Lots of good debate over the Mariners payroll issue the past few days and of whether the team has the ability to raise payroll and plug holes sooner rather than later.
Some of you are speculating about the team’s ability to go after Prince Fielder, or David Wright, or Aramis Ramirez. As we’ve already mentioned, the M’s could acquire one costly big bat without having to increase payroll at all. But it’s the other missing pieces that need to be addressed before this team can seriously hope to contend.
And that’s where a significant payroll boost could help. One way to boost payroll is via a capital call, which we’ve discussed ever since our story last week on minority owner Chris Larson and his ongoing financial challenges and divorce. The team hasn’t gone this route in over a decade, but could theoretically ask owners to chip in more cash right away to boost payroll for 2012.
Another way to boost payroll is for the team to dip into its stockpile of surplus cash generated in prior seasons.
But there are things to consider with that second option as well, one of them being franchise value and the short-term rammifications for owners.
According to Forbes magazine, the Mariners were worth $449 million as of last April. That’s a $10 million boost over what the team was valued at 12 months prior. Let me say that once again — the Mariners lost 101 games in 2010, fired their coaching staff and generally embarassed themselves on a national scale after telling fans to “Believe Big”, yet they still saw franchise value go up.
How can that happen?
Easy. The team cut payroll prior to the 2010 season, offloaded Cliff Lee at the trade deadline for a bunch of cheaper prospects and generally — as they have done for years — spent only as much as was needed to break even at a minimum. And every year the team breaks even or turns a small profit, the franchise’s overall debt load goes down.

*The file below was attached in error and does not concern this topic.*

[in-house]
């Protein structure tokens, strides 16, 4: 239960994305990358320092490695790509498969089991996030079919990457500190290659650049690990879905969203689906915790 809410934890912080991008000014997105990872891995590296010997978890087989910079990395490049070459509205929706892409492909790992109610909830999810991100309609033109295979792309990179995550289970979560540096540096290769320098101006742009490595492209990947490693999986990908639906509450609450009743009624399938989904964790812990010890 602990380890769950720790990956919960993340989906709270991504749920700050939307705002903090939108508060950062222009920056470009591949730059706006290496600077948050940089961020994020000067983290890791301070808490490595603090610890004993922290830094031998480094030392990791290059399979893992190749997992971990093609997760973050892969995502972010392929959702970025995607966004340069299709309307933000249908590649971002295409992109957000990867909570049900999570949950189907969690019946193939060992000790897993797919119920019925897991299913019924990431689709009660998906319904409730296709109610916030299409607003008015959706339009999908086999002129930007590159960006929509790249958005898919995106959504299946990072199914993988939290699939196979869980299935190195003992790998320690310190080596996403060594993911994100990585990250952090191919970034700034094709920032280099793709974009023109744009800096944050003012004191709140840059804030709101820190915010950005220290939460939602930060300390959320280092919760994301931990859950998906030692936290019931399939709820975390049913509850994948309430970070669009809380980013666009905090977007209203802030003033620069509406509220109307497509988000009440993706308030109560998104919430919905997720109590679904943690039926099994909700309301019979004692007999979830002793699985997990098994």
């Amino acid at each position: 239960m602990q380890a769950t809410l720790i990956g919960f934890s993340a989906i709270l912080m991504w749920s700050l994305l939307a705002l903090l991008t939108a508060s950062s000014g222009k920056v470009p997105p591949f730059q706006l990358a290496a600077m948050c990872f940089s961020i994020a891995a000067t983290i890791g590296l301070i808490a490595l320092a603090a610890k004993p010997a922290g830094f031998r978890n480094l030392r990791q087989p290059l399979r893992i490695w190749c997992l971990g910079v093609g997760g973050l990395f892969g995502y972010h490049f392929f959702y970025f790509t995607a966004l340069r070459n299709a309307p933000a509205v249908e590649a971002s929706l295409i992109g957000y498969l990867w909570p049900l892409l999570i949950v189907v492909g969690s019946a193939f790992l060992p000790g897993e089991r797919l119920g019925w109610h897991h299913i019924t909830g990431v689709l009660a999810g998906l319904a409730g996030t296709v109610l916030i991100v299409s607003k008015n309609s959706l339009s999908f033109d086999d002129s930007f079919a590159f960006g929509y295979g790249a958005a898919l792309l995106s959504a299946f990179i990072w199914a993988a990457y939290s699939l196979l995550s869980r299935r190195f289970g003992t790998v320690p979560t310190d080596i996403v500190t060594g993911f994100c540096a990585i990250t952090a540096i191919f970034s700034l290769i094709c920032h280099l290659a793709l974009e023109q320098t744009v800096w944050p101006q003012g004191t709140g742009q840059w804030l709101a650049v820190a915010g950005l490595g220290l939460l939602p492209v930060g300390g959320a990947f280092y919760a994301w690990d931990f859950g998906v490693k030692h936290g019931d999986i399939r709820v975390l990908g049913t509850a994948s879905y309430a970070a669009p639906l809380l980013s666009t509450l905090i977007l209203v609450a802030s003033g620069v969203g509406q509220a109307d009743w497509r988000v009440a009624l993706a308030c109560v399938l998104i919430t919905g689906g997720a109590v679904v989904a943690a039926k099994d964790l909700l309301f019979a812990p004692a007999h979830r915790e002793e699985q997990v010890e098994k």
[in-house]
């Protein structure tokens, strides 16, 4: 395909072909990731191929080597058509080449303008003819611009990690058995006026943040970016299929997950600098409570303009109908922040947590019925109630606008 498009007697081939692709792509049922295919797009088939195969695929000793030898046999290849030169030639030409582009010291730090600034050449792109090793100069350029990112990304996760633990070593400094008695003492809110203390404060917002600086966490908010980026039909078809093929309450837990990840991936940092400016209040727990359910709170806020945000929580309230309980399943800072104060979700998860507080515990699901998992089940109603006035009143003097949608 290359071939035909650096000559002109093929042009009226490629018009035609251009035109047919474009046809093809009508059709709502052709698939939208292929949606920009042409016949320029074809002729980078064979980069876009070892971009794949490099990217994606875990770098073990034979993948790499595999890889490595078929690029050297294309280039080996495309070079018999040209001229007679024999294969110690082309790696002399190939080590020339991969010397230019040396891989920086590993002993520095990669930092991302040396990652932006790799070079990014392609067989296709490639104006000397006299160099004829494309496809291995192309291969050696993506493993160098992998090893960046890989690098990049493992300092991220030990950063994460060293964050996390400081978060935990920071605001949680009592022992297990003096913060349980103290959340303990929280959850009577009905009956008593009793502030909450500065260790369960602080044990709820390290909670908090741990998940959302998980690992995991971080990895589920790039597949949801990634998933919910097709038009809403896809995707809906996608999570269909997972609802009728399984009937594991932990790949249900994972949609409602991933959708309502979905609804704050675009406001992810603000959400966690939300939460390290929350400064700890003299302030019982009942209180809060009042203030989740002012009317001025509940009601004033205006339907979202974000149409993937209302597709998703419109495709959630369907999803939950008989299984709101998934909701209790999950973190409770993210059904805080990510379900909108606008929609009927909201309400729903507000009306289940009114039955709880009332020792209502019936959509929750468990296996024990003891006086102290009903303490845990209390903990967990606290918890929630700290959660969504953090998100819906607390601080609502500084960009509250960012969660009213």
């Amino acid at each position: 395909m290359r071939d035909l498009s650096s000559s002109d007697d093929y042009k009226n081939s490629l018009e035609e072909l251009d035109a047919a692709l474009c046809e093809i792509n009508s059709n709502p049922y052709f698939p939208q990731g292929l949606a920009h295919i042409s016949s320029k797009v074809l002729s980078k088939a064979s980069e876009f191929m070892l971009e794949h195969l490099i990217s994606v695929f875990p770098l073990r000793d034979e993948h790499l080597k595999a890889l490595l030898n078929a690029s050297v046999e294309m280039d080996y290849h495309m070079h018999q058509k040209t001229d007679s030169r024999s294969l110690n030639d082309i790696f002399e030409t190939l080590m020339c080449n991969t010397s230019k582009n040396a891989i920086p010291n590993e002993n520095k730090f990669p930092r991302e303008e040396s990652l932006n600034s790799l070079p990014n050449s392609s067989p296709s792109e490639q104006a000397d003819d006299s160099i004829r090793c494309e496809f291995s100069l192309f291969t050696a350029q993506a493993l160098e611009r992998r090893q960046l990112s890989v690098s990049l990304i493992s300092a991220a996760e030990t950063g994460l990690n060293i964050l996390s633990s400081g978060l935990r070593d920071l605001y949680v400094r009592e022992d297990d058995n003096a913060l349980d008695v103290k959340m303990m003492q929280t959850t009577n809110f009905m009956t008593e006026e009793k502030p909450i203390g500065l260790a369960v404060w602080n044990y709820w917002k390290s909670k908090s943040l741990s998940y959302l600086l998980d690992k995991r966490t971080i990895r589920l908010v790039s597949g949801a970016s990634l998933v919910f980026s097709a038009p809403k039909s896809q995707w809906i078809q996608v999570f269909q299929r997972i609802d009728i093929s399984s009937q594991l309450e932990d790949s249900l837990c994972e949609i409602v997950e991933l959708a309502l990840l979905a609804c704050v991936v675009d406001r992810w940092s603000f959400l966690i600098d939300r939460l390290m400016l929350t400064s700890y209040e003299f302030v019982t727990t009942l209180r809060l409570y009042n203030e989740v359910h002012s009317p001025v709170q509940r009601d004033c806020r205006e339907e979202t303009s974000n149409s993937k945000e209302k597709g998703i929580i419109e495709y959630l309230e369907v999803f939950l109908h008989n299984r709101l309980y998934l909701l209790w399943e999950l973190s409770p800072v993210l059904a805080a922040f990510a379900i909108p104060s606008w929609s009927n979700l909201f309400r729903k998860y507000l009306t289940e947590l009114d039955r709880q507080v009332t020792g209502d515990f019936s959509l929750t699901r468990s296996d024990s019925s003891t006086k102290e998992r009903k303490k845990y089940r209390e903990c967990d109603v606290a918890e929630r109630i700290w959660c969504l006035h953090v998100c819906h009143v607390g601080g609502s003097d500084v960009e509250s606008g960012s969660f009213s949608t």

This tried and true formula has helped the Mariners build value for their owners every year of the Safeco Field era except for one. That one exception came in 2008, when the team went all-out, upped payroll to $117.6 million, declared they were “going for it” by trading for Erik Bedard and signing Carlos Silva, then saw it all blow up.
Their season was effectively over by May. Fans stopped coming to games and franchise value, according to Forbes, dropped by $40 million.
Now, since that one-year exception, franchise value — again according to Forbes, which has done the most detailed analysis of anybody so far — has jumped back up by $23 million.
Don’t forget, the owners have put in $220 million altogether, so we’re really only talking about how much money they stand to make as investment profit once they cash out. That investment is now up to $449 million — again, on paper and according to Forbes –not counting all the tax breaks associated with owning a team.
So yeah, the Mariners could take another shot at significantly upping payroll, crash and burn again in 2012 and still have owners well in the black since their initial investment. Or, they could also take a chance and see it rewarded with a playoff season, increased fan attendance right now and increased ticket purchases for future seasons with boosted franchise value as a result.
The whole “spend money to make money” argument.
So, that’s where we’re at.
But to really understand what’s going on, you have to keep an eye on franchise value. And believe me, the Mariners have done just that since that value dropped in 2008 at the same time the world’s stock markets plummeted and the American economy fell apart.
Know who else will be keeping an eye on franchise value right now? Or, at least, who should be keeping an eye on it?
Mariners minority owner Larson.
Unlike the other owners, Larson is the only one who tried to sell a 10 percent stake in the team two years ago to pay off a bank debt. Larson eventually pulled out because his non-controlling stake was only valued at $34 million.
So, the bank debt remains, as does Larson’s total 30.63 percent stake in the team.